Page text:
Why go to college?
The most successful people in life are the ones who persistently create very specific goals, and then keep refining attempts to achieve those goals.
If you want to write for a living the best thing you can do is to practice writing, and create goals for getting your work published.
Wanna be a photographer?
Same process, except you’ll be crafting pictures instead of words. But the process of achieving success is the same. Chase Jarvis is very successful photographer and, in this interview with author Tim Ferris, he reveals that he didn’t study photography in any formal sense. He just learned it on his own.
If you’re motivated to do something, and you’re not afraid to actually do that thing until you get really good at it, you can succeed. The most critical investment you can make to achieve success is lots of time doing the thing you want to get good at. Malcom Gladwell says in his book, Outliers, that the the magic number is 10,000 hours.
If time-investment in doing the thing you want to be successful at is the key component, then why go to college? You’ll spend a lot of valuable time there, and a ghastly amount of money. Steve Jobs wasn’t willing to make that investment, and he’s not alone in the pantheon of highly successful folks who didn’t attend college.
One of my new favorite bloggers, Penelope Trunk, puts it bluntly : “the degrees cost you too much money, require too long of a commitment, and do not teach you the real-life skills they promise.” James Altucher, a financial guy, agrees and analyzes the question from a business perspective . On his blog he offers 8 alternatives to college .
Both Trunk and Altucher have written about how hysterical people get when they point out college is not indispensable. We’re used to religious zealots who blindly follow the proscriptions of others, but now we see the same phenomenon arise in discussions about education. Even when Trunk, for example, makes it clear that she’s talking about non-science studies like business.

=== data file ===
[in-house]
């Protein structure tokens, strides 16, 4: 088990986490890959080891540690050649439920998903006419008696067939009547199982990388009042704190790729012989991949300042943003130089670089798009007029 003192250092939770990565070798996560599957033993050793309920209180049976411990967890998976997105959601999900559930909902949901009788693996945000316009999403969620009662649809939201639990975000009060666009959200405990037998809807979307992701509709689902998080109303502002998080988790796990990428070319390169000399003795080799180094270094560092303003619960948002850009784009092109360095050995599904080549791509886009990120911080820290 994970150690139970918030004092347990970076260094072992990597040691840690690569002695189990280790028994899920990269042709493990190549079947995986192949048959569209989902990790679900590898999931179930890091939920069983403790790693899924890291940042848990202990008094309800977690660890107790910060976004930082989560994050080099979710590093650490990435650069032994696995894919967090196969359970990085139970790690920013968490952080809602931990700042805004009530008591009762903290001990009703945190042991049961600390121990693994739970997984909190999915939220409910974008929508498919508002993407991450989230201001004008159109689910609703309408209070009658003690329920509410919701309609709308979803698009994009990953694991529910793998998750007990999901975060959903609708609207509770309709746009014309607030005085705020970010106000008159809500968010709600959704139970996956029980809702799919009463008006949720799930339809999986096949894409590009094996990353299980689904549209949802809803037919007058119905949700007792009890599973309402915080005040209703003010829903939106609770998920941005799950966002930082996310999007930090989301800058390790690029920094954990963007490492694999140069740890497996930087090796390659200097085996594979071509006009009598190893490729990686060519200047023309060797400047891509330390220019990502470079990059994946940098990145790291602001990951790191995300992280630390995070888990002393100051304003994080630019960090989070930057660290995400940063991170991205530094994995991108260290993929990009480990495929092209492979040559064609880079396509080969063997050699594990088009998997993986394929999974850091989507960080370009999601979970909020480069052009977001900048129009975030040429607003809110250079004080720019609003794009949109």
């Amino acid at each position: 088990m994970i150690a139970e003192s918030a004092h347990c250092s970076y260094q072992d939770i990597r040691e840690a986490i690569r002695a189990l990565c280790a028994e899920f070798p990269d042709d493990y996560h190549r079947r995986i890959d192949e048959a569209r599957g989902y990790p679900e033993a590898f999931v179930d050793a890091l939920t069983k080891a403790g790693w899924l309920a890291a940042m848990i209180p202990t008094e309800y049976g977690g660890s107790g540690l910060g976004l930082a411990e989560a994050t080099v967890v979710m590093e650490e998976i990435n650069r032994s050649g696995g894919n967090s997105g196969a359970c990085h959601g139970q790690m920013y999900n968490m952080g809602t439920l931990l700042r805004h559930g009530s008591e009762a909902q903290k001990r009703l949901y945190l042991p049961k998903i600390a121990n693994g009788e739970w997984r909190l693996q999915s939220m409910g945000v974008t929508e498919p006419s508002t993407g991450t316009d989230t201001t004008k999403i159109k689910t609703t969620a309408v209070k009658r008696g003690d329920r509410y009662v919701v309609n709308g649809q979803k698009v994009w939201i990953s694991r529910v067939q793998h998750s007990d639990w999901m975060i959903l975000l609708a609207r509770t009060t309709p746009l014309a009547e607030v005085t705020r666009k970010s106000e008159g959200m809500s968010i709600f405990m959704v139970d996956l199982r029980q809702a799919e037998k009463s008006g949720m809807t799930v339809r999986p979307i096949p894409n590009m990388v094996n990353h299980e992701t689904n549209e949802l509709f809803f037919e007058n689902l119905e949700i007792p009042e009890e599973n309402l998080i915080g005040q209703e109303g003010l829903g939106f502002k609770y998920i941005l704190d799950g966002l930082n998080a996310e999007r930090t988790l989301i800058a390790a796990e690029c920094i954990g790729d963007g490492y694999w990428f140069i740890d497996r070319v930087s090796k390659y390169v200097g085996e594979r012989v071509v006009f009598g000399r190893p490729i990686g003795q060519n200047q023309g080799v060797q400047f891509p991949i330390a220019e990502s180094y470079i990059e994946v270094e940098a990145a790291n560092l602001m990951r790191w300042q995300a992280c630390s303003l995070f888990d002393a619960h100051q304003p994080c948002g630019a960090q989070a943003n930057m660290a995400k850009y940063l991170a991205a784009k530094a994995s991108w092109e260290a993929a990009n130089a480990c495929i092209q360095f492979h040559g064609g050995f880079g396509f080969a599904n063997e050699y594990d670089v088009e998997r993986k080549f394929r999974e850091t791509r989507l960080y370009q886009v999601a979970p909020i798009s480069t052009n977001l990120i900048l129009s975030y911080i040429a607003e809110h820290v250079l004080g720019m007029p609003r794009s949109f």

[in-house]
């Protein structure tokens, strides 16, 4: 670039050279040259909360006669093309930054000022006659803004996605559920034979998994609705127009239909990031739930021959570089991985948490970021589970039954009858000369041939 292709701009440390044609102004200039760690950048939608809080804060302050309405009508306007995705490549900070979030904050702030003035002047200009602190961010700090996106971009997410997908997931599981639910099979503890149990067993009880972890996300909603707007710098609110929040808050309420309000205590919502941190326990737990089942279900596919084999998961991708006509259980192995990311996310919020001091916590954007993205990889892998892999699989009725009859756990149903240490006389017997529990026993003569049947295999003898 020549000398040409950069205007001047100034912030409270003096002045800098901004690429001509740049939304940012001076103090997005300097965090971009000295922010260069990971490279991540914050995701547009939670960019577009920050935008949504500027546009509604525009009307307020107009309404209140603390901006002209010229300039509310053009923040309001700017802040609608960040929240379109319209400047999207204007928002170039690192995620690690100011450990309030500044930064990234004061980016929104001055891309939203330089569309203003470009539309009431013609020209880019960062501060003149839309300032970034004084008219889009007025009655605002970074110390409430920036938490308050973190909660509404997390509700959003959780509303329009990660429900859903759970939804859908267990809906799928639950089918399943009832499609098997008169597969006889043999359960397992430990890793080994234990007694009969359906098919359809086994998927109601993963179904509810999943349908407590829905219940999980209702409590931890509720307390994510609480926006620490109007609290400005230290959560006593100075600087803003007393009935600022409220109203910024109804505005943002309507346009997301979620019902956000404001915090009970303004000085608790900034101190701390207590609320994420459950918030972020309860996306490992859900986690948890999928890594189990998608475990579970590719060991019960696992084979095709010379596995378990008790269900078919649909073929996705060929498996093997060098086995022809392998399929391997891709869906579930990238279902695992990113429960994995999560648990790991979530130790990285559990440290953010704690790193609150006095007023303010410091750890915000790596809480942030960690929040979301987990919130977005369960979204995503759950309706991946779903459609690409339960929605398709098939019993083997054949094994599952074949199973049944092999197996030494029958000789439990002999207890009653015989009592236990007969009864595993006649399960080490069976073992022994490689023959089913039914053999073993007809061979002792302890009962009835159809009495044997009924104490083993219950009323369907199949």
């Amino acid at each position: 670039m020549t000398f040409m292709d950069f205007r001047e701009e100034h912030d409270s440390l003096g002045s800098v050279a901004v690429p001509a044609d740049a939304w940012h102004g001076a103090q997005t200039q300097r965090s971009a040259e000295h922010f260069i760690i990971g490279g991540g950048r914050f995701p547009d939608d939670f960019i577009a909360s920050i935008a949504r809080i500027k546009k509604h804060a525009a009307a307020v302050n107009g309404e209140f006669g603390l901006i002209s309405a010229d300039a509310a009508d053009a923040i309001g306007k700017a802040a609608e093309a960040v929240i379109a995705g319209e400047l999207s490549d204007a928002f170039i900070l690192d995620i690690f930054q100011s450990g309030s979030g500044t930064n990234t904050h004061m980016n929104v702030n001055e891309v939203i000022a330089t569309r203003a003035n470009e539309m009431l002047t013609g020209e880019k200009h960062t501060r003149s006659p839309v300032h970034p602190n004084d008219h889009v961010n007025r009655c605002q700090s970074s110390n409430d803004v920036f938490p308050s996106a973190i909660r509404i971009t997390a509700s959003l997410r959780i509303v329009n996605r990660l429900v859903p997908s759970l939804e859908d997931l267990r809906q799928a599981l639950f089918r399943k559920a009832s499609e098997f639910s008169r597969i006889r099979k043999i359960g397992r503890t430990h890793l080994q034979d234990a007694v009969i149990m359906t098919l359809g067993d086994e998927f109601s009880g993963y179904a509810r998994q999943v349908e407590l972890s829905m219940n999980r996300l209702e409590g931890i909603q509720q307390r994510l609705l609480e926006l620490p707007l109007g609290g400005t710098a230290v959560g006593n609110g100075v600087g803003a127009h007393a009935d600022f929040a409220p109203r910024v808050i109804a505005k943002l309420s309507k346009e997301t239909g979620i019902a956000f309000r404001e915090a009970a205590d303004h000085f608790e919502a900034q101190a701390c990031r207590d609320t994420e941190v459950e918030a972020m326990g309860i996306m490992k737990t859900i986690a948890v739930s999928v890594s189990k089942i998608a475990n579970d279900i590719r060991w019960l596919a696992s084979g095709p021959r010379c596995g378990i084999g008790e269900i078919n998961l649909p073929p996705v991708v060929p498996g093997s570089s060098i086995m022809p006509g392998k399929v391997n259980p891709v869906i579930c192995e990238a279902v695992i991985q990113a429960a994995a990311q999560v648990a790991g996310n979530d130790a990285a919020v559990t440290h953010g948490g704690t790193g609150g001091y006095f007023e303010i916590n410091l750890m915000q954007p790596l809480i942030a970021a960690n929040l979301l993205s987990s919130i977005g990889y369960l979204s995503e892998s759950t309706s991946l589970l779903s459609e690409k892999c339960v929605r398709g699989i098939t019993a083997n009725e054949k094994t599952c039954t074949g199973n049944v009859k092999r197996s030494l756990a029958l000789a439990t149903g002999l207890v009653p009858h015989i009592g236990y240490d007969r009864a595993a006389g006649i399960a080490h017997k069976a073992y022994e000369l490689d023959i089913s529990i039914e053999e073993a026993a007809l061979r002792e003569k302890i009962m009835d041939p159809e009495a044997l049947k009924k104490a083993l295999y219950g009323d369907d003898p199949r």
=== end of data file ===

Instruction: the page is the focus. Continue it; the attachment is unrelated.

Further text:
Charlie Munger is a businessman (partner of the richest man in the world). He’ll tell you there are very important things he didn’t learn in the academic world:
“the most useful and practical part of psychology—which I personally think can be taught to any intelligent person in a week—is ungodly important. And nobody taught it to me by the way. I had to learn it later in life, one piece at a time. And it was fairly laborious. It’s so elementary though that, when it was all over, I felt like a fool.
And yeah, I’d been educated at Cal Tech and the Harvard Law School and so forth. So very eminent places miseducated people like you and me.”
How controversial can it be to question the idea that, if you want to learn business, then the best way is to actually work in a business, or –better yet– start one yourself? Apparently, asking that question is a lightening rod.
Teachers and educators tend to have the most shrill objections to people who question the sanctimony of college. Say, didn’t we give teachers tenure so that they’d be free to purpose novel ideas that are controversial, but which deserve to at least be considered?
Is tenure really stimulating lots of useful new ideas that are helpful in society? Or is it stifling such ideas?
It’s strange and ironic that so many smart people are unable to even consider the merits of this idea. But, as we’ve learned, that’s how it is in a bubble. Remember that other bubble? The one based on the sacrosanct notion that housing prices would never go down.
Maybe we should stop listening to ‘educators’ and pay attention to what a cartoonist has to say.